The IE6 Randomly Bulleted Menu Bug


This article was written in 2004, long before I had learned of IE6’s mysterious and vexing hasLayout property. The disappearing bullet backgrounds can be fixed without increasing the selector’s specificity by invoking hasLayout on the list items.

There are a few ways to trigger Layout in IE, but the preferred method nowadays is the IE-proprietary zoom property. Applying zoom: 1; to the li element invokes hasLayout with no other effects, apart from the effects inherent in triggering Layout. Zoom is a feature in versions of IE that allows authors (or users) to resize the contents of an element, but a value of 1 simply instructs IE to zoom the element to its regular size, hence no visible effect. It’s non-standard property that other browsers will ignore, but it’s best to deliver the fix to IE alone via conditional comments. IE8 and higher have at last done away with this screwball hasLayout voodoo.

As I’ve become increasingly comfortable with standards-based CSS web design, I’ve become increasingly annoyed with the Microsoft Internet Explorer browser. It just does so many odd little things with your CSS, but it’s the most pervasive browser in the world so you simply can’t ignore it. I’ve encountered one such annoyance in some recent design work, but in all my googling I haven’t found any other resource that specifically addresses it. Maybe it’s a known bug, but I decided to do this little writeup and share it with the world anyway. OK, maybe not the world, but at least the three or so people who read this website.

When using unordered lists for a navigation menu, combined with a custom graphic bullet for other lists, the bullet image sometimes appears in the menu list in spite of the menu list having its own specific style definitions which emphatically tell it not to use a bullet. Read on for analysis and the simple workaround.

A Cascading Style Sheet is a set of rules telling the browser how to display various elements in the page markup. But some browsers have trouble understanding those rules, if they can read them at all. For example, you can say to the browser “This element should have 5 pixels of padding on each side” and smart, obedient browsers will do so. But some browsers, specifically IE5/Win in the example, will answer “but that element isn’t block-level, so I’m going to ignore your instructions and display those elements with no padding at all.” It’s this kind of stubborn disobedience that has made Internet Explorer the bane of modern web designers. But on to the matter of bullets and menus.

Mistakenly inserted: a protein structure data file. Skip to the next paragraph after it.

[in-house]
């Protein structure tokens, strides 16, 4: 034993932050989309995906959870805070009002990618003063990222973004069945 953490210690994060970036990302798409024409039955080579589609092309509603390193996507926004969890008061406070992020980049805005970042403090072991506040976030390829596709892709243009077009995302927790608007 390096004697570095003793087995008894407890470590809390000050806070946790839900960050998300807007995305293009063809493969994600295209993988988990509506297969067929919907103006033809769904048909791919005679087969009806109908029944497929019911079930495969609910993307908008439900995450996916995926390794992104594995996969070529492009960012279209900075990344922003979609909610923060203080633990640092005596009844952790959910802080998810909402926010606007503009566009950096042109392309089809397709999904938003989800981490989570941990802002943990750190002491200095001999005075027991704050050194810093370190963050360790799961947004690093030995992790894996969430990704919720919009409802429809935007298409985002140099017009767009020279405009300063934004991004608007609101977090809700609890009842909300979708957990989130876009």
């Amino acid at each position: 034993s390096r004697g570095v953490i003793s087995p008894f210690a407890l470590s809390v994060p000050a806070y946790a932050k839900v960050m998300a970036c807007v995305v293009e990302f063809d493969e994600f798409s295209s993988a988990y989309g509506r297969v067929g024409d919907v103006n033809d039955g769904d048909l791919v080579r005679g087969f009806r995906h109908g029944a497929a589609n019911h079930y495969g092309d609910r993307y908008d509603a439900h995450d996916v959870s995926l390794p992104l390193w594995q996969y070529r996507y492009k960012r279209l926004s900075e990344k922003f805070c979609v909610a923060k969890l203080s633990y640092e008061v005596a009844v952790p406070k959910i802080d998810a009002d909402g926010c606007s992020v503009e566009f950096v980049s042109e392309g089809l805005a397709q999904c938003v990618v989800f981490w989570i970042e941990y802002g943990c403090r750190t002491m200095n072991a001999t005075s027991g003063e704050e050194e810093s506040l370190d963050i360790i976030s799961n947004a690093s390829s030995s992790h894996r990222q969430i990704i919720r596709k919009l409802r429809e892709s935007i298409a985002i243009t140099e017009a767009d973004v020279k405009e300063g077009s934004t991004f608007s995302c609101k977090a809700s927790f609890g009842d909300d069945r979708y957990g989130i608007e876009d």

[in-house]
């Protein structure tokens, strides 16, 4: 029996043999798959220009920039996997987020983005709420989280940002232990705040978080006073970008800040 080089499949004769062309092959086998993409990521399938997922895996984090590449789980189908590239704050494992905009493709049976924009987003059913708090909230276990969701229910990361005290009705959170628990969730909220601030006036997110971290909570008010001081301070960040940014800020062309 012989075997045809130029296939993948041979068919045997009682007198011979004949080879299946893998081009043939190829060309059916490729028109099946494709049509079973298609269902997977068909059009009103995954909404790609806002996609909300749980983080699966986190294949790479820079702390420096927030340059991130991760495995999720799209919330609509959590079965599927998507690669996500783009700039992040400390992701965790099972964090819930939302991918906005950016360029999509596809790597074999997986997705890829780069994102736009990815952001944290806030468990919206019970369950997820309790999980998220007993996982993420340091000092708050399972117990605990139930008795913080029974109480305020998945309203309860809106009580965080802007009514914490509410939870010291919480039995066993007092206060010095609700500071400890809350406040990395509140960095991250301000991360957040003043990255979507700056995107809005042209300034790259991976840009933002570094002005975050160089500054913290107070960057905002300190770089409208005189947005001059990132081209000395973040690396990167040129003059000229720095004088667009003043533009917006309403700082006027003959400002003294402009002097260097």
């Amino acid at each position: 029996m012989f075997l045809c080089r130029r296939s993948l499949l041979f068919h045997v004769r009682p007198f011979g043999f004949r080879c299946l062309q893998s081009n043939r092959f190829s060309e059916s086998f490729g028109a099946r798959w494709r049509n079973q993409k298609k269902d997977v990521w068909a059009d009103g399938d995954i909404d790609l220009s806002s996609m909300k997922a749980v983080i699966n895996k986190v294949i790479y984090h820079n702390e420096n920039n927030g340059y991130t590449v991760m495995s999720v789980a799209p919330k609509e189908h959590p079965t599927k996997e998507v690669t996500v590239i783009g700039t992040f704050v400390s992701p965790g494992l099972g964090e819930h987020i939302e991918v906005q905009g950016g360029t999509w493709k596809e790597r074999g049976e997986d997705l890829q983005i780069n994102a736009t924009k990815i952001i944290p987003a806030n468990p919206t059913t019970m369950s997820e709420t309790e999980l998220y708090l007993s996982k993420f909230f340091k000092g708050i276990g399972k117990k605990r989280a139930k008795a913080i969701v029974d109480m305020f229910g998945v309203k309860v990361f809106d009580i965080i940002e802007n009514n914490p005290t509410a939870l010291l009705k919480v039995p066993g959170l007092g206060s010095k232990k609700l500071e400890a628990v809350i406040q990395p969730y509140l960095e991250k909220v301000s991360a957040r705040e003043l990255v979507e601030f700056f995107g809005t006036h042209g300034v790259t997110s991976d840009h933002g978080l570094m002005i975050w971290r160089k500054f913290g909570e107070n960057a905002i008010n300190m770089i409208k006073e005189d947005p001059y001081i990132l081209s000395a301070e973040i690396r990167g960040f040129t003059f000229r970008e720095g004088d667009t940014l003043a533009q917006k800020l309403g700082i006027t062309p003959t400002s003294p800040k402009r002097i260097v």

The Problem

I recently decided to use a common unordered list to mark up a left-side navigation for a website, and then use CSS to style that list the way I wanted. Elsewhere in the site, we were using regular bulleted lists in our content, and I wanted those bulleted lists to have a nifty graphic bullet instead of the boring default dot. The left navigation menu is contained in a div with the unique id “leftnav”, so subsequent style rules specific to the left nav can key off that id. Here’s the relevant CSS:

ul li { list-style: disc url(bullet.gif); }
#leftnav ul li { list-style: none; }

That snippet instructs the browser to apply a graphic bullet to each list item within an unordered list wherever it occurs on the page, except if it occurs in an element with id=”leftnav”, in which case it should have no list style at all. Smart browsers understand this and render each list properly. But not IE6 for Windows. IE6 frequently and sporadically shows the bullet on the menu lists as well, at least when the page initially loads. The left nav list items consist of blocked links, each with a :hover style to simulate a highlighted button. As soon as you mouse over one of the menu items, the :hover style is invoked, whereupon IE6 snaps to attention and vanquishes the bullets, as if to say “Durr now I get it, it’s one of THOSE lists.”

I argued with this bug off and on for a few weeks, assuming it was some error in my leftnav list stylings, before finally realizing that the nav list was fine, it was the general list style causing the problems. Of course, the most immediately obvious solution is to remove the custom bullet, but I really liked those fancy dots and wanted to keep them. So now (drumroll) the workaround. I call it a workaround since it’s not really a solution. A real solution would be to fix the bug in IE so it obeys the styles it’s given, and that might even happen in the next service pack update, who knows. But anyway, (drumroll) the workaround:

The Workaround

This is a problem with specificity. I’m using contextual selectors to specify which list items are assigned which style attributes. But the general list style definition lacks the specific context the left nav lists enjoy, and IE6 gets confused. So we need to give it clearer instructions. This requires all non-leftnav lists (the ones we want to have the fancy dots) to reside in some specified parent element. Luckily the site I was working on when I discovered this bug was already placing all the page content inside an element with id=”content”, giving me another unique identifyer to refer to. The revised CSS:

#content ul li { list-style: disc url(bullet.gif); }
#leftnav ul li { list-style: none; }

This tells the browser “if a list is inside something called ‘content’ use a fancy bullet, and if a list is inside something called ‘leftnav’ don’t use a bullet at all.” It’s not really a bad idea anyway, even for compliant browsers. However, this does mean that any lists that are not held within “content” will use the browser’s plain default dots. It’s a small compromise, but it doesn’t really hurt too much.